Resur­gence gath­ers pace as global in­vestors pile in

The Myanmar Times - - Business -

THE re­turn of yield-hun­gry in­vestors is sig­nalling the worst may be over for In­done­sia.

Global funds are pil­ing back into Asia’s bell­wether for emerg­ing mar­kets, buy­ing $795 mil­lion of debt so far this year and send­ing yields down about 90 ba­sis points from their Oc­to­ber peak as the Fed­eral Re­serve looks to take a more cau­tious ap­proach to pol­icy tight­en­ing. That’s spell­ing re­lief for the ru­piah and Bank In­done­sia, which spent most of 2018 seek­ing to stem an ex­o­dus of for­eign cap­i­tal amid a rout in de­vel­op­ing-na­tion as­sets.

Af­ter plung­ing al­most 9pc over the first nine months of last year, the cur­rency roared back in the fourth quar­ter as In­done­sia raised in­ter­est rates to 6pc, in­ter­vened in the for­eign-ex­change and bond mar­kets and curbed im­ports to help rein in the trade gap. The re­bound has shown no signs of fad­ing in 2019. The ru­piah is al­ready up 2.4pc -- tops in the re­gion -- and cen­tral bankers have sig­nalled a will­ing­ness to let the cur­rency strengthen fur­ther, ac­cord­ing to PT Ba­hana Seku­ri­tas.

“At the mo­ment, BI ap­pears more in­clined to push for ru­piah ap­pre­ci­a­tion to lure for­eign in­flows, rather than to keep the ru­piah un­der­val­ued to curb im­ports and boost ex­ports,” Sa­tria Sam­bi­jan­toro, an economist at the Jakarta-based bro­ker, wrote in a Jan 9 note to clients. “The one-way strength­en­ing of the ru­piah should make In­done­sian as­sets very ap­peal­ing among for­eign in­vestors.”

Even if Bank In­done­sia leaves its bench­mark rate un­changed at its Thurs­day pol­icy meet­ing, money man­agers are once again be­ing drawn to what re­main some of the high­est yields in Asia. With 10-year se­cu­ri­ties pay­ing about 7.98pc and in­fla­tion hover­ing just above 3pc, the coun­try of­fers an en­tic­ing real rate, par­tic­u­larly amid a re­assess­ment of de­vel­oped mar­ket tight­en­ing.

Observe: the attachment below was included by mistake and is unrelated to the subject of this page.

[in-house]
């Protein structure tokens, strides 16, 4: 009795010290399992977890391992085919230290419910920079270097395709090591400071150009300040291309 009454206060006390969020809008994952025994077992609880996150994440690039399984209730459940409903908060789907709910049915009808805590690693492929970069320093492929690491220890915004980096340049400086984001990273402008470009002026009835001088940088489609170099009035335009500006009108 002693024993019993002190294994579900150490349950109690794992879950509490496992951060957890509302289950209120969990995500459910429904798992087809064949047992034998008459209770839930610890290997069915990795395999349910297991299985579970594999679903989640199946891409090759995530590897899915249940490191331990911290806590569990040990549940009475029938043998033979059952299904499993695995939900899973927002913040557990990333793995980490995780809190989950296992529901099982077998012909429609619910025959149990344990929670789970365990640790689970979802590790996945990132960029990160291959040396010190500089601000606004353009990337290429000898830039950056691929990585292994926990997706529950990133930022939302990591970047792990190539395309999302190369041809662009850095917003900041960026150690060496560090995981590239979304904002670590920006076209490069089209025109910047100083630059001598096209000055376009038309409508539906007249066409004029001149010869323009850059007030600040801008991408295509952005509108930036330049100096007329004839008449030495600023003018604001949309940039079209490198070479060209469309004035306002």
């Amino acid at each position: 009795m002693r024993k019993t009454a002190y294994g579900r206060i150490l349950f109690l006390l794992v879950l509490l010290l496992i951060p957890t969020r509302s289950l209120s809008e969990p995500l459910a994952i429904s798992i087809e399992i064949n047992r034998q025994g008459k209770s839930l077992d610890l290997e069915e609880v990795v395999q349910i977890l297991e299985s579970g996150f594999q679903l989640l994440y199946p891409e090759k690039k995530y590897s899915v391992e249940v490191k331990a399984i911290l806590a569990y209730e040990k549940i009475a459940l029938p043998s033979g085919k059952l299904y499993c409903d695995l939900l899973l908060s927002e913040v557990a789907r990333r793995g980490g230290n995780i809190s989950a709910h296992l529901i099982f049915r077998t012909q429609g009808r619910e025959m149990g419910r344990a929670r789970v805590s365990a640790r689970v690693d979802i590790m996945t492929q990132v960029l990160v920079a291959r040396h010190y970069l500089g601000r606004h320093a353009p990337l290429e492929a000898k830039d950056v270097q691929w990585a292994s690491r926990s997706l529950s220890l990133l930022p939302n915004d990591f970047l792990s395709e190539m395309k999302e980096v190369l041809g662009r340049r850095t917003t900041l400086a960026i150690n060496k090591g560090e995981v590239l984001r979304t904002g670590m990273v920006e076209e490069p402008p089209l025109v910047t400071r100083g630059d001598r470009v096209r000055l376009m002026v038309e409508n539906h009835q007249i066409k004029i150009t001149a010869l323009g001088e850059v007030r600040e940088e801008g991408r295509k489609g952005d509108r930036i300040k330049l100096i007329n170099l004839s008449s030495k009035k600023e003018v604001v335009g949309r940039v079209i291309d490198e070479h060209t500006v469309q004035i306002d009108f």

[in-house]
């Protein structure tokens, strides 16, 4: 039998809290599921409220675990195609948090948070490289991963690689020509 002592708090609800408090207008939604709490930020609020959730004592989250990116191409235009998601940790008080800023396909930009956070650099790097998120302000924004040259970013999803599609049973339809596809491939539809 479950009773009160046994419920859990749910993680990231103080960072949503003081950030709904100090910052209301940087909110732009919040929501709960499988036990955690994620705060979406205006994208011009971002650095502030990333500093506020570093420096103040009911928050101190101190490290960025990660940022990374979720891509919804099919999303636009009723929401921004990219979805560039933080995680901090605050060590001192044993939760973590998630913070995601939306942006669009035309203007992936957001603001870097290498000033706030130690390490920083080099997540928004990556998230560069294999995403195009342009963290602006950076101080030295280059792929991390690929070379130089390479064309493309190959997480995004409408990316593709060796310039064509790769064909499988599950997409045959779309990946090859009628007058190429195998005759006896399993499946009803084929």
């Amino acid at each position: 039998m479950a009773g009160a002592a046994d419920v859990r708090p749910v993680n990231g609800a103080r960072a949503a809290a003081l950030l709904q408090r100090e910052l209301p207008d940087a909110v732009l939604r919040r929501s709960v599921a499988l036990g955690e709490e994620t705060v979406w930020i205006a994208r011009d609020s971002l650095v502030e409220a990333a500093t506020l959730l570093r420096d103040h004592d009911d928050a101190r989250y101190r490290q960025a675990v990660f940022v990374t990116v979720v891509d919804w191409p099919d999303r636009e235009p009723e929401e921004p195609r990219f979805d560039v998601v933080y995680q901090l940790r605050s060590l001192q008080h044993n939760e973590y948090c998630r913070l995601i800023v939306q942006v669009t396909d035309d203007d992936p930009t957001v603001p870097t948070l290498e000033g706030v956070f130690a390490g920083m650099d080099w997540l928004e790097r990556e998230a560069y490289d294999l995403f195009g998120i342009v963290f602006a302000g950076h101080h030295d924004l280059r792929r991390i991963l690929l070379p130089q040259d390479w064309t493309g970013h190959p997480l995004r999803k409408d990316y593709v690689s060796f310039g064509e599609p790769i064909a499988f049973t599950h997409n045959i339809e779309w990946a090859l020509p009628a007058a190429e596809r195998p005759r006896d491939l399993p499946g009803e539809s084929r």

Not only has BI sig­naled con­tin­ued sup­port for the ru­piah, but it’s also try­ing to tackle the cur­rency’s Achilles heel -- the na­tion’s de­te­ri­o­rat­ing cur­rent-ac­count deficit.

At its last meet­ing on Dec 20, the cen­tral bank high­lighted that “the pol­icy rate is still con­sis­tent with ef­forts to re­duce the cur­rent-ac­count deficit to a safe level and main­tain the at­trac­tive­ness of do­mes­tic fi­nan­cial as­sets.’

These fac­tors have helped buoy the cur­rency. Dol­lar-ru­piah breached its 200-day mov­ing av­er­age on Jan 4 be­fore bounc­ing off sup­port around 14,000 per dol­lar last week. Still, the pair ap­pears to be headed lower neart­erm given mo­men­tum in­di­ca­tors -- such as slow stochas­tics and mov­ing-av­er­age con­ver­gence-di­ver­gence -- re­main in bear­ish ter­ri­tory.

If Bank In­done­sia con­tin­ues to fo­cus on cur­rency sta­bil­ity at its up­com­ing meet­ing, a test of sup­port at the June 6 low of 13,837 per dol­lar looks to be on the hori­zon. –

Photo: EPA

An In­done­sian ex­change em­ployee holds In­done­sian Ru­piah ban­knotes at a money ex­change point in Medan, North Su­ma­tra, In­done­sia.

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